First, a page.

GBA Logo horizontal Facebook LinkedIn Email Pinterest Twitter Instagram YouTube Icon Navigation Search Icon Main Search Icon Video Play Icon Plus Icon Minus Icon Picture icon Hamburger Icon Close Icon Sorted

Community and Q&A

Transition from flat to sloped truss ceiling

JTyler | Posted in GBA Pro Help on

I am working on finalizing my roof truss order. My building has flat ceilings at both ends, with a sloped ceiling over the center portion. In other words, there will be two transitions between flat and sloped ceilings. My truss designer has asked if I want a supplemental-flat-bottom-chord-truss to make these transitions. I had assumed this would be how it was done – a scissor truss with a flat bottom chord truss right next to it – but now that he’s asked, I am wondering what the alternatives are.

How do you guys prefer to handle the transition from a flat ceiling to a “cathedral” style ceiling under a trussed roof?

GBA Prime

Join the leading community of building science experts

Become a GBA Prime member and get instant access to the latest developments in green building, research, and reports from the field.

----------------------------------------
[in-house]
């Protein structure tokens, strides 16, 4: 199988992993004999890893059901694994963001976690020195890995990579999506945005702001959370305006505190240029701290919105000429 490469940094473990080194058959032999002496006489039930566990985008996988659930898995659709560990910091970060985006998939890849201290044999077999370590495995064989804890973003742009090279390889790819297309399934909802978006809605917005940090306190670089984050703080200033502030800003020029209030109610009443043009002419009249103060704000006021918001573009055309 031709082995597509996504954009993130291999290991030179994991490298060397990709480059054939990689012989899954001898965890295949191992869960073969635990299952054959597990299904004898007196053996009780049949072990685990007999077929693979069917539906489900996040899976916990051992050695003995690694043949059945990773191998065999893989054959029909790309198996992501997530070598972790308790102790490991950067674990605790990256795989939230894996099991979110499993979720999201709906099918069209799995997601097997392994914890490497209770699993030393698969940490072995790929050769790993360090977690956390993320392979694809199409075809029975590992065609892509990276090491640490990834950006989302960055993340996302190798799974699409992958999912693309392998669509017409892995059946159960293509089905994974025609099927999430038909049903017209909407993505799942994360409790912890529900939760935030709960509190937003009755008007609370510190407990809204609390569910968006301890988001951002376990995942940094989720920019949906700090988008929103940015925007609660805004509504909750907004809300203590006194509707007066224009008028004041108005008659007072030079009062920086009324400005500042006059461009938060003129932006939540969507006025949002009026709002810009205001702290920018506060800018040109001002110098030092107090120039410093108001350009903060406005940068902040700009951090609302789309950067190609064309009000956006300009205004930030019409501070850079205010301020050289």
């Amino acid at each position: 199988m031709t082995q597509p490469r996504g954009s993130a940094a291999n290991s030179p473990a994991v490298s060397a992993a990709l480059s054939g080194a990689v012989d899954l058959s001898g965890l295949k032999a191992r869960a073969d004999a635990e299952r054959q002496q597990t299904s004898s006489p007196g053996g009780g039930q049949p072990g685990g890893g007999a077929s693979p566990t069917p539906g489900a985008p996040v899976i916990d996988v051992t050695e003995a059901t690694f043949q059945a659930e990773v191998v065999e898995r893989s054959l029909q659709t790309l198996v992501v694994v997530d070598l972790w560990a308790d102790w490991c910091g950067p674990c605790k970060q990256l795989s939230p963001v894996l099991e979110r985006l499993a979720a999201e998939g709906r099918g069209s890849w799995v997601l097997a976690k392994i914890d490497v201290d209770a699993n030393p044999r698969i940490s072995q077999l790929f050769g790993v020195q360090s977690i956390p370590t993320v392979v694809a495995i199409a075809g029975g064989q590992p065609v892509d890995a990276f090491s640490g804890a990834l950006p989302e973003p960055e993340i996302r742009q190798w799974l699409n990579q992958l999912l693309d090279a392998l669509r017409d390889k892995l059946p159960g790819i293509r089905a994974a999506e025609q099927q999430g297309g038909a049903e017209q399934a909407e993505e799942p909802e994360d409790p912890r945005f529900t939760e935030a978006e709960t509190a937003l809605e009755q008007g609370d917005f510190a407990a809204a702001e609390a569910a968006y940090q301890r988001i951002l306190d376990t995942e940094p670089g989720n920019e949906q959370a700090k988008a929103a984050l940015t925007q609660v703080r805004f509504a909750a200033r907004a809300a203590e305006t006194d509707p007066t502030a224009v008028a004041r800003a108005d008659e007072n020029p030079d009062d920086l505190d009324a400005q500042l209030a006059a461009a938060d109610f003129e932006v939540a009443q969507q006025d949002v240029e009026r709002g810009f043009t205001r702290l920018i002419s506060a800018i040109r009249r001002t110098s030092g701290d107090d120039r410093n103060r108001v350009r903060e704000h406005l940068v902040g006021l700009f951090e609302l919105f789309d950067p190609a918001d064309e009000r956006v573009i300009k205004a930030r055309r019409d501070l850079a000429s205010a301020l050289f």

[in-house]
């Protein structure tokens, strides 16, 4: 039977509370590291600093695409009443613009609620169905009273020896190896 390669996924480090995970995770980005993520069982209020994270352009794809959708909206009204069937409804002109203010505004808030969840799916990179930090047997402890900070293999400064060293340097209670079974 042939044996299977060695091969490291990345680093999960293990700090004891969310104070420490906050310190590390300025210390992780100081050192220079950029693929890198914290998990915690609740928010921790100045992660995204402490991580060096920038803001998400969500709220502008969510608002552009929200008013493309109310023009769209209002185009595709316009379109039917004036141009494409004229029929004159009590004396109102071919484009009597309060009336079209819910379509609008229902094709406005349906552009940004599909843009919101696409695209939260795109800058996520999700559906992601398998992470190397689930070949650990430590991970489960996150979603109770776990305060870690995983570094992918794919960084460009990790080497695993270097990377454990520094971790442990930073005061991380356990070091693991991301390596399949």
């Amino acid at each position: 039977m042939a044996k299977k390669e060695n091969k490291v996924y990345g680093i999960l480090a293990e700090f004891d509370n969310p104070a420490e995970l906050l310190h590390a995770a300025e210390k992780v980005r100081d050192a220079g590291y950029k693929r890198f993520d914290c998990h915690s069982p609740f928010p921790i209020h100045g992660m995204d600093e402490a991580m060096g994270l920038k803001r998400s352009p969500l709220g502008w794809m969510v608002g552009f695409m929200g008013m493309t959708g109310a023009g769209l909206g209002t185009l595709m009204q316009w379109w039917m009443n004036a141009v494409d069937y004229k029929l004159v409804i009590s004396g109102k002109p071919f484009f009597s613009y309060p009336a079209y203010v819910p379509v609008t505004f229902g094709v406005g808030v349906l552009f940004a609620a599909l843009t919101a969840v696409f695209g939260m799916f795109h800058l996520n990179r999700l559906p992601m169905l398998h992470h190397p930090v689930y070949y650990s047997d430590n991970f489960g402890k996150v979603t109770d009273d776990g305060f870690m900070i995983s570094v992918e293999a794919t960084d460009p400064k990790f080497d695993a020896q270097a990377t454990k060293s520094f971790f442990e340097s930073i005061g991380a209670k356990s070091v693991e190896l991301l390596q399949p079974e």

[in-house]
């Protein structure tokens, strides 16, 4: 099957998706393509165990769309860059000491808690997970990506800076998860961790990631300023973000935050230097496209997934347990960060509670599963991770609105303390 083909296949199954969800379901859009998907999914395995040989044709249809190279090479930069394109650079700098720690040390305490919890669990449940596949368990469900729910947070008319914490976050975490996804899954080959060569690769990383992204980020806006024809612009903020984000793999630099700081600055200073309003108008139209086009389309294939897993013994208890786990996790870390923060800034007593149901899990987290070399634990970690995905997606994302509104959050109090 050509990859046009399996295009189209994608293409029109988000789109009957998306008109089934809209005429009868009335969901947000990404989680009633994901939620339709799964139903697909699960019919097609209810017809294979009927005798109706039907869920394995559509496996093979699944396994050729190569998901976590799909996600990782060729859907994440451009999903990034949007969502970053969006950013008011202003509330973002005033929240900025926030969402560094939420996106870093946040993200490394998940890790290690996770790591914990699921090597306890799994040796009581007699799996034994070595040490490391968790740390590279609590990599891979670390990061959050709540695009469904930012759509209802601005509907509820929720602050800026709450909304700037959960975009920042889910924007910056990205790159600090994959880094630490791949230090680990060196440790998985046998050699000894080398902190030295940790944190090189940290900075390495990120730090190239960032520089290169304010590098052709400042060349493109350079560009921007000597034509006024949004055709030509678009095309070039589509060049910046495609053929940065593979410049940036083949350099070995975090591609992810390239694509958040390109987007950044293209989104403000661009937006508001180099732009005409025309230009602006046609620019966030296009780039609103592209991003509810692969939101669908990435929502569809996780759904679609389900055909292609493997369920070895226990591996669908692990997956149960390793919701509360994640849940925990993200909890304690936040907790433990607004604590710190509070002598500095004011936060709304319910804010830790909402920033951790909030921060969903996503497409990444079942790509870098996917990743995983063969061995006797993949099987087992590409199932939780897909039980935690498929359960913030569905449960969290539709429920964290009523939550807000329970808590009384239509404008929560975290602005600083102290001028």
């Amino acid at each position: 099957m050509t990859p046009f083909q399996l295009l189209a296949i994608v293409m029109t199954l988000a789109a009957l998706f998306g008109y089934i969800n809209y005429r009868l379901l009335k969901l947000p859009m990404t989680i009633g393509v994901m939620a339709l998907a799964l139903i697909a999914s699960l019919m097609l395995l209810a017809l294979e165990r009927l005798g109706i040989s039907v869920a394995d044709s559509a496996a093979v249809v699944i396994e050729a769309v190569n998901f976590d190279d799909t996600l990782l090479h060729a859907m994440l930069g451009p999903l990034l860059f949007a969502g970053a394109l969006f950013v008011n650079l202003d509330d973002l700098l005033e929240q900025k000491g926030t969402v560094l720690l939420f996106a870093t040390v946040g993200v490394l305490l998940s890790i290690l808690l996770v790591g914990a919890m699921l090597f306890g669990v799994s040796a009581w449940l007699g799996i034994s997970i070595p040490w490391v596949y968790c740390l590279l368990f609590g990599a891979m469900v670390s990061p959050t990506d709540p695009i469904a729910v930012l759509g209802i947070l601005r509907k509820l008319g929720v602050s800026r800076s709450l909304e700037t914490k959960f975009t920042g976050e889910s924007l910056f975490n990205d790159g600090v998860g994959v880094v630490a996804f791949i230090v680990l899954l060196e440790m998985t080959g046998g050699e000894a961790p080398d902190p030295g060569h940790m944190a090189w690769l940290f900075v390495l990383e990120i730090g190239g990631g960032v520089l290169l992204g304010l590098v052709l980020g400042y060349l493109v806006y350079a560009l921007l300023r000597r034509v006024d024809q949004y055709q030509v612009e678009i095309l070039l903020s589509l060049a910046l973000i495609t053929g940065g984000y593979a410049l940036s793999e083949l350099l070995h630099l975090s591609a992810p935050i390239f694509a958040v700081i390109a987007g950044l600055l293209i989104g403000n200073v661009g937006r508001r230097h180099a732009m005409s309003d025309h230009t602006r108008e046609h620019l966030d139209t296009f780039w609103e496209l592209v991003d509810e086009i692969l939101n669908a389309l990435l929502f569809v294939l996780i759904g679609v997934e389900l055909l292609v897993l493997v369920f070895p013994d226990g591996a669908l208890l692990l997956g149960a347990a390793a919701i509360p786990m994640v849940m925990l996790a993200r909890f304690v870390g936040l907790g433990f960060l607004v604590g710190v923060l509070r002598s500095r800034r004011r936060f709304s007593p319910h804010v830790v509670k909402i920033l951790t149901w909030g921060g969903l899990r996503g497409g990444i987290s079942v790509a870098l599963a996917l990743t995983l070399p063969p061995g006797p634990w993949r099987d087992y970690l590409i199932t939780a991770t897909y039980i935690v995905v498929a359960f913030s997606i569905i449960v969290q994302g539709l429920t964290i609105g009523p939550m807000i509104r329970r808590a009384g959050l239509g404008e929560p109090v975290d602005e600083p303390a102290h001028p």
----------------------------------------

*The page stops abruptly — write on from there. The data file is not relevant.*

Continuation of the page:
1. Expert Member
    ARMANDO COBO | | #1

    The two end trusses for the scissor truss section should be a gable end truss. Hopefully all trusses are heeled to allow full insulation. The gable end trusses should be next to a flat roof truss on the outside.
    The transition is to run sheathing outside the gable end truss all the way down to the top plates of the walls, creating structural stability and a way to insulate the end of the wall at the gable end. On the flat roof side it allows to install roof sheathing on the outside, and either insulate a conditioned attic or blown insulation over netting. My proffered way to insulate flat roofs is install rigid foam on top of the roof decking and open cell under the roof decking. For the Scissor truss insulation, it all depends on the roof/ceiling pitch.

  2. Expert Member

    I don't know any other way to do it. Unless the transition falls on a 24" oc dimension, you need the extra trusses.
    In many situations the vaulted portion of the ceiling is over a discrete space or room, and in that case you could just extend the walls up to the underside of the last scissor truss, but that comes with the attendant air-sealing and fire stopping problems of a wall extending up into the attic.

  3. JTyler | | #3

    Alright - extra truss at the transitions makes sense to me. Thanks for the help guys!

Log in or create an account to post an answer.


Recent Questions and Replies

  • |
  • |
  • |
  • |